Police scramble after $600,000 fine fiasco

Katie Versteeg received an incorrect ticket last month.
Katie Versteeg received an incorrect ticket last month.
Police are scrambling to rectify and reissue more than $600,000 in traffic fine notices that were sent to the wrong people.

A computer glitch meant at least 20,000 incorrect tickets were issued, police said.

Some of the tickets had been paid, and those people would need to be reimbursed.

Identification details registered with the Transport Agency from October 22 to December 16 were not updated in police computer systems, meaning people who had sold their cars or moved house during that period may have been fined for offences they didn't commit.

The mistake followed an Auckland Transport error late last year when motorists' details were sent directly to debt collectors instead of notices being issued. Auckland Transport was forced to apologise to the 237 motorists affected, explaining the mistake as a systems error.

Police spokesman Ross Henderson said the 20,000-plus tickets were for genuine offences - they'd just been sent to the wrong people.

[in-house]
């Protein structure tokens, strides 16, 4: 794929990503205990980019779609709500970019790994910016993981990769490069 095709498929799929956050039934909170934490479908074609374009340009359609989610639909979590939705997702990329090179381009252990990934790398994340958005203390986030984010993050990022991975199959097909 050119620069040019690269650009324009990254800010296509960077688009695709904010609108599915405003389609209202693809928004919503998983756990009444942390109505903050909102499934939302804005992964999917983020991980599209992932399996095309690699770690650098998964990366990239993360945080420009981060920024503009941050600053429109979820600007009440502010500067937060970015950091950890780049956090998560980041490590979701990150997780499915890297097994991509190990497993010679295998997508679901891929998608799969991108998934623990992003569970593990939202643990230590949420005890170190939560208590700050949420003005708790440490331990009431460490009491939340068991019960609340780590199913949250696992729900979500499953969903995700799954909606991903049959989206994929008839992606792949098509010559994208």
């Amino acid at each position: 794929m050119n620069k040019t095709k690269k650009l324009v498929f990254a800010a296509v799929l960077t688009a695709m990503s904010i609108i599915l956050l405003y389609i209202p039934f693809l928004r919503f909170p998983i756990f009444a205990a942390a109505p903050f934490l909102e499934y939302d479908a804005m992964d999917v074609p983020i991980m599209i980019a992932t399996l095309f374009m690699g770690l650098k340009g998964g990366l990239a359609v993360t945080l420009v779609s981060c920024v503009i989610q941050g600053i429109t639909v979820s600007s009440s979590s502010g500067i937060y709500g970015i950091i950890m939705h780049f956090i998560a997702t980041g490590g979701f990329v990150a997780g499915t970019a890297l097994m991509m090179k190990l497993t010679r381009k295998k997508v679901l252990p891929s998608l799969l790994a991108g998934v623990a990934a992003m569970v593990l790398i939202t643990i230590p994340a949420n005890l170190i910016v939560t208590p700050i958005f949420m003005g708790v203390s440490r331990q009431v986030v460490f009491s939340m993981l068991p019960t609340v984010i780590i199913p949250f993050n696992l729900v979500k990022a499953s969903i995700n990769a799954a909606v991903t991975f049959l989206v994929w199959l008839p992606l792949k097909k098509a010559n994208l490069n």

"Someone has done something, speeding or something else to trigger the speed camera. There's an offence, but just not by the person we thought it was. We know during that period that those notices issued have potentially got questions over them."

The exact monetary total of wrongly issued fines was not yet known. But national road policing manager Superintendent Carey Griffiths said that of the more than 20,000 fines incorrectly issued, "the largest proportion were likely to be in the $30 bracket".. Some may have been charged up to $630, he said.

"Police sincerely apologise to all of those affected by this one-off technical issue."

Most of the incorrect tickets were for speeding, with others issued for red light offences and police-issued parking notices.

Katie Versteeg, 22, of Titirangi in west Auckland, was surprised when she received an incorrect ticket last month. A number of the details were wrong, she said.

"They got my name wrong ... said I was driving a car that is not even registered to me, said I was driving it at a time I was actually at work. And apparently I'm 40 years old."

She was sent the ticket on January 9, to her old address in Hillsborough. She had left that house in October and had notified NZTA, she said.

Police were trying to work their way through the huge backlog of incorrect tickets, said Mr Henderson.

Tickets that had already been paid would be reimbursed "as soon as we can", he said.

Others would be transferred to the actual owners of the cars caught by the cameras.

- Sam Boyer

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